“Yes?” she asked, finally raising her eyes to the one who’d spoken her name.

     She almost made a face. Almost. It was Edmund, the pale yellow Skeith who’d developed a rather embarrassing interest in her at school. She knew the other students had laughed and joked and teased behind her back, what with the way that Edmund was so painfully unpopular and had always persisted to tag along at her heels like a lost Spardel. His intentions had been evident from the start, and not even her friends had spared her from the jokes.

     With manners that had been bred into her since birth, Alice managed a small smile for Edmund, though it was far from welcoming.

     “I—Well, I—brought you something,” he told her, stuttering slightly in his awkwardness.

     It was then that Alice noted that he was hiding something behind his back.

     “Oh, Edmund, you shouldn’t have,” she replied, and meant it.

     Her eyes, though she tried to resist, kept finding their way to scrutinize the long, wooly sideburns on Edmund’s face that went from his hairline to his jaw. They would have been fine on the features of an elderly Neopian, but Alice thought Edmund too young to have them. Edmund was nice and all, but he was awkward, shy, and a bit embarrassing really. He lacked the charisma of John and the acute intelligence of Henry, among several other things.

     Alice scolded herself a little. It was really impolite to be so judgmental.

     But still... Her eyes flickered to the sideburns again.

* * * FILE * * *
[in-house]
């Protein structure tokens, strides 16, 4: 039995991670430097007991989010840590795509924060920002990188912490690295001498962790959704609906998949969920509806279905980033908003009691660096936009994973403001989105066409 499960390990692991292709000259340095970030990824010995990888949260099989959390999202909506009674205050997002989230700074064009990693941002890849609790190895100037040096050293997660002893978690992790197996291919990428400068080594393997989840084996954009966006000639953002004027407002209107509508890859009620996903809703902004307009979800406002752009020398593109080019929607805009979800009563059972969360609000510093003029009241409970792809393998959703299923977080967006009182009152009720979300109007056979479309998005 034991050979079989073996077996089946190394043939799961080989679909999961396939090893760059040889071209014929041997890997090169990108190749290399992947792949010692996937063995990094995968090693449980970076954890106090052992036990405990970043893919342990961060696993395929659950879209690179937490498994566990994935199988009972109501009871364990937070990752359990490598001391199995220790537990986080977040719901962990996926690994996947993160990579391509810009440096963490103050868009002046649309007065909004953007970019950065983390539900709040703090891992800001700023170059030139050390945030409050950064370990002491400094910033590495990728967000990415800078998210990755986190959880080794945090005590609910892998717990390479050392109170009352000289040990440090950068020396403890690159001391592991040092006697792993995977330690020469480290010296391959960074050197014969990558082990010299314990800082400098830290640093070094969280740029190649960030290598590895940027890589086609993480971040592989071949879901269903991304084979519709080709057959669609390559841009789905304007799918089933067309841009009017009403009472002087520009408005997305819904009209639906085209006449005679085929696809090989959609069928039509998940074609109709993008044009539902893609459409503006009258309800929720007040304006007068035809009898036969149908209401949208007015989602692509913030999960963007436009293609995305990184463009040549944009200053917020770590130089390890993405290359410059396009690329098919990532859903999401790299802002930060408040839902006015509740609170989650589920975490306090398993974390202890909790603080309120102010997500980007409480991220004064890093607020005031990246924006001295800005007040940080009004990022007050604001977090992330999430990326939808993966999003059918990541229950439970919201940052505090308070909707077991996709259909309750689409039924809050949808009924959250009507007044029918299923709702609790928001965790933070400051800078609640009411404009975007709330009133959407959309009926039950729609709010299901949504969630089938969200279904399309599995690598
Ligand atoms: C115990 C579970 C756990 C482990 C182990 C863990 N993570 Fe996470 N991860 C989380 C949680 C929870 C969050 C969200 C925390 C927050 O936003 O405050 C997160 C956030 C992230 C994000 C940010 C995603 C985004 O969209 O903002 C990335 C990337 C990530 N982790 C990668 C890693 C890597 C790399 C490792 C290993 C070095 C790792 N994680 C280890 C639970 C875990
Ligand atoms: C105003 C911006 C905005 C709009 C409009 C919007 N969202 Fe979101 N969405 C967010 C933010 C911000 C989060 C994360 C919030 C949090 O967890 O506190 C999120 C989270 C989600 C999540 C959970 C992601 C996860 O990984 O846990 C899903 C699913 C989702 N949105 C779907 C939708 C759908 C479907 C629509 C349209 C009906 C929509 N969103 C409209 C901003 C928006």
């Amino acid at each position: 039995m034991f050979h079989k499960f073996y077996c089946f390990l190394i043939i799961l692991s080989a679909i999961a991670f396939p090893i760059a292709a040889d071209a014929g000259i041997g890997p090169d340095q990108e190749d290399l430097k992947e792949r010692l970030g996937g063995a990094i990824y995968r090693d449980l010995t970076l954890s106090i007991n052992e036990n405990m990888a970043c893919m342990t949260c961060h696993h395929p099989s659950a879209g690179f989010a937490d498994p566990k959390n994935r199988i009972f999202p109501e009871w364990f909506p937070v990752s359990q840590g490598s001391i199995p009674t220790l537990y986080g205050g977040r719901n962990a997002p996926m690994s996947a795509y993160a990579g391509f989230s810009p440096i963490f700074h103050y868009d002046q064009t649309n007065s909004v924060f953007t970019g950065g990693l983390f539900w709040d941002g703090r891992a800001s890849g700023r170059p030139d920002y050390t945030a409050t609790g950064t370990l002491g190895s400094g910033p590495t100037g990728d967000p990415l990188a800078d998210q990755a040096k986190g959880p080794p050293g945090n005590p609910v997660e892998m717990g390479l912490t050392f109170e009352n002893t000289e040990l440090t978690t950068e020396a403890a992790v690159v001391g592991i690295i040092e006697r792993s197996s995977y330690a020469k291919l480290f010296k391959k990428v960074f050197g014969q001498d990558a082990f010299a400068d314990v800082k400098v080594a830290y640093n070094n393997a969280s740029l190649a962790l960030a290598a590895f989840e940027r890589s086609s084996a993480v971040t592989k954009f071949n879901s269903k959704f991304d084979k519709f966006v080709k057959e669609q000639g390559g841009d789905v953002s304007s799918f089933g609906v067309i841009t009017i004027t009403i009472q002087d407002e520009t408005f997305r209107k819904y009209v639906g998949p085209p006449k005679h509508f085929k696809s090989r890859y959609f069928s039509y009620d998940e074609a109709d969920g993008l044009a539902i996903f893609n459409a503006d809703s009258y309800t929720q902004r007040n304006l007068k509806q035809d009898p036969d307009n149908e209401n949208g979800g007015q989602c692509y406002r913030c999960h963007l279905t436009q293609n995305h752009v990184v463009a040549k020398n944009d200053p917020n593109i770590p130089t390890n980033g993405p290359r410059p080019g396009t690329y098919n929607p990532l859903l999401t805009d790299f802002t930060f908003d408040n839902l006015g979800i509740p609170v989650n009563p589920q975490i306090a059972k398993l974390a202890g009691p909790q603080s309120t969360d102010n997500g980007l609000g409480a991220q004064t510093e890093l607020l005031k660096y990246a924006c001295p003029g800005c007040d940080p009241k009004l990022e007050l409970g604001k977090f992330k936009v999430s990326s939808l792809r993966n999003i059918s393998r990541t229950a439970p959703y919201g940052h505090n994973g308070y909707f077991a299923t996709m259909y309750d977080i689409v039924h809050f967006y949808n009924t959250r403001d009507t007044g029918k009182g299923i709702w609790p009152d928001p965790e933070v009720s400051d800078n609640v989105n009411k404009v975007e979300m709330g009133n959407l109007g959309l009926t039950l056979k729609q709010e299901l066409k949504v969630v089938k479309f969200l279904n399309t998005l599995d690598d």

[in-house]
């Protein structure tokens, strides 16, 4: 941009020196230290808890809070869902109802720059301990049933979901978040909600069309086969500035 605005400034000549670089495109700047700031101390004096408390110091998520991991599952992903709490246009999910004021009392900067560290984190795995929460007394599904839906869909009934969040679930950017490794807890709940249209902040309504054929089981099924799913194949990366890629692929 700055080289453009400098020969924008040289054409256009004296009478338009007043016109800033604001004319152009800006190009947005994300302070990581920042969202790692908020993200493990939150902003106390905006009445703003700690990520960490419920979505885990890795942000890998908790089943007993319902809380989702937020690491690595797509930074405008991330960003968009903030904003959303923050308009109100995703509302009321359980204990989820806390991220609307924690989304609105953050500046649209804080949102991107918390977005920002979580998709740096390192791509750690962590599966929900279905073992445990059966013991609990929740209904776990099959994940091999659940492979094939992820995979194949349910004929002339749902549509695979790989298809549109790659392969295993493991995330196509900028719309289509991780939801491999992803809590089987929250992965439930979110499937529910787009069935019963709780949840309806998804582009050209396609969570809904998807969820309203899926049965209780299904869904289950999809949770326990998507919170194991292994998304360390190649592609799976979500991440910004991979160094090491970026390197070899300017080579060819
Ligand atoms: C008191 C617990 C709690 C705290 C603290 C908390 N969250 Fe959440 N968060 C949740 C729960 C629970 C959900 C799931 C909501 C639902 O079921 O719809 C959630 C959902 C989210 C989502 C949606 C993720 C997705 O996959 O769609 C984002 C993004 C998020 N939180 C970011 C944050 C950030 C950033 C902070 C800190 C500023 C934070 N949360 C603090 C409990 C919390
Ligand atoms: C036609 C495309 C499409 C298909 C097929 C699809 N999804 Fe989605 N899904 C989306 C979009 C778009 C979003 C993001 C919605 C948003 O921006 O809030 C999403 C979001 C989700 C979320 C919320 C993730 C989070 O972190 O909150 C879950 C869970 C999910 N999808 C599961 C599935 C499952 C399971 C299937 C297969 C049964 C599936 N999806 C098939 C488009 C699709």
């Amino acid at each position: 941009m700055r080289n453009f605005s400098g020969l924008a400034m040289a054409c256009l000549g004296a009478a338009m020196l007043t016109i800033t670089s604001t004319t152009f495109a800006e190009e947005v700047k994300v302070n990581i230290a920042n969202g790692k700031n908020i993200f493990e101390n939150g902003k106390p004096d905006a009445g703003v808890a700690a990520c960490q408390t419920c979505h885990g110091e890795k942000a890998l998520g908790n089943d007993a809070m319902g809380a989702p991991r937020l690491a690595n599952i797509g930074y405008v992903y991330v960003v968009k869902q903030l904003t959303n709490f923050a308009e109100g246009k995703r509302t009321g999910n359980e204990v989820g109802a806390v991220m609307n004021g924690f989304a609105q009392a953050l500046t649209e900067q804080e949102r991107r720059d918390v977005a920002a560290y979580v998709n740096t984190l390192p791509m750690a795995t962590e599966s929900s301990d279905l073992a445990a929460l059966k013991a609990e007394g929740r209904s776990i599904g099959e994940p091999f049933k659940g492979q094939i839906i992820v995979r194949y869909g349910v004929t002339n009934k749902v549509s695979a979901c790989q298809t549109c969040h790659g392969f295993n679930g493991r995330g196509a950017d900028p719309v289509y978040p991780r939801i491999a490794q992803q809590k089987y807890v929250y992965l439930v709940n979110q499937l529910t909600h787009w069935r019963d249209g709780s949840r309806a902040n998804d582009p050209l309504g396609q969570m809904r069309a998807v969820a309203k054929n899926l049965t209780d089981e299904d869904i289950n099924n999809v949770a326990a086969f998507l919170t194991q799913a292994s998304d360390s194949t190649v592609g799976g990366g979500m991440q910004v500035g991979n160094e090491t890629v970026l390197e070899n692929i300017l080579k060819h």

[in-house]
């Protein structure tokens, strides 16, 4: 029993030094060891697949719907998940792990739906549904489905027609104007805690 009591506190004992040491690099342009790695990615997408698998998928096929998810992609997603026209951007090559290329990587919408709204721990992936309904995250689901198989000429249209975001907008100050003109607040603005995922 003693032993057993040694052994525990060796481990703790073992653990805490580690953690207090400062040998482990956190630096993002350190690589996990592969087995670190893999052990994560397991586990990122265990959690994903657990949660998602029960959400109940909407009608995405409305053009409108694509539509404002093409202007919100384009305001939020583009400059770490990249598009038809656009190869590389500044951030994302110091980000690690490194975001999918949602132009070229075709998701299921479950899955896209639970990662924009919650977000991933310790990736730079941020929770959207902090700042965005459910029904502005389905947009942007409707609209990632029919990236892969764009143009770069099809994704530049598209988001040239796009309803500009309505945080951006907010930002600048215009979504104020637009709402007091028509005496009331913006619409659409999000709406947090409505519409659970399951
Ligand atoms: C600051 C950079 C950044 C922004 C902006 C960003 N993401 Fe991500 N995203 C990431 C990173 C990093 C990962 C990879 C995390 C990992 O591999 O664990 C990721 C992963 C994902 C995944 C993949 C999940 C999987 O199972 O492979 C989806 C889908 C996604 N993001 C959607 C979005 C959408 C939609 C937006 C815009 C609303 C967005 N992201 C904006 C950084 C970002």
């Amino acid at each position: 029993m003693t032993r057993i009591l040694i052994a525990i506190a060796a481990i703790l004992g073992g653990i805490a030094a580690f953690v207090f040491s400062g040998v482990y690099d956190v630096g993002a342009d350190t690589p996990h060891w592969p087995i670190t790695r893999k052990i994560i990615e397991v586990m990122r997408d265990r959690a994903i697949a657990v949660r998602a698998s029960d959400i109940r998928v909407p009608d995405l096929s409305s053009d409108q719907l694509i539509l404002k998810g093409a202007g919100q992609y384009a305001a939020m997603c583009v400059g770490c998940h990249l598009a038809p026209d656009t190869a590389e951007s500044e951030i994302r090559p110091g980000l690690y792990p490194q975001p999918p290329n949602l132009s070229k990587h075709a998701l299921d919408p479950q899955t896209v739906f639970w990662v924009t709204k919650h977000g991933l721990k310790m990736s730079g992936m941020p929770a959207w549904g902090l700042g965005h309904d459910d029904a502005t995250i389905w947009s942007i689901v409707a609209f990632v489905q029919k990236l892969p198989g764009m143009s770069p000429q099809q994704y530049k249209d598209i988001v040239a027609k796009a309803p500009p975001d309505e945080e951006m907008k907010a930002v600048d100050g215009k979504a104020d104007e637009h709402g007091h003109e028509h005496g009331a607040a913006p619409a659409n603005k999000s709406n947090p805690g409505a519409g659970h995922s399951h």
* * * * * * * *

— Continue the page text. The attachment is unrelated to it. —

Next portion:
It seemed Edmund had to take a moment to gather himself together. He moistened his lips and tried to stand a little straighter, a little less awkward and fumbling.

     “Yes, I did have to, Alice,” he disagreed, speaking, for once, without stuttering. “It’s Valentine’s Day, you know, and I thought that, well, a girl like you deserves to be appreciated on this day.”

     Alice felt a blush rise to her cheeks. She pressed a paw lightly over her heart, truly surprised that such adoring words had come from Edmund’s mouth. He was usually so awkward about professing his feelings, and the words he had just spoken might have been the kindest, sweetest that she’d heard from anyone. She deserved to be appreciated?

     “What is it?” she asked, genuinely interested now, and scooted to the edge of the bench as if to peek around him.

     “I hope you like them,” was his only reply.

     Slowly, he withdrew the gifts from behind his back. In one hand, he held a bundle of tulips, and in the other, he offered her a heart-shaped box of chocolates.

     Real pleasure lit her features as she took them from his paws. She pressed the tulips to her nose, breathing in the faint scent. Had Edmund known that tulips were her very favorite?

     “The tulips are color-changing,” he informed her. “They’ll never be the same color two days in a row.”

     Alice smiled beautifully up at the Skeith, and he turned scarlet.

     “Oh, Edmund, thank you. This was very kind of you.”

     He shuffled his feet, and started to stutter again. “H-Happy V-Valentine's Day, Alice.”

     “Happy Valentine's Day, Edmund,” she answered, and she meant it.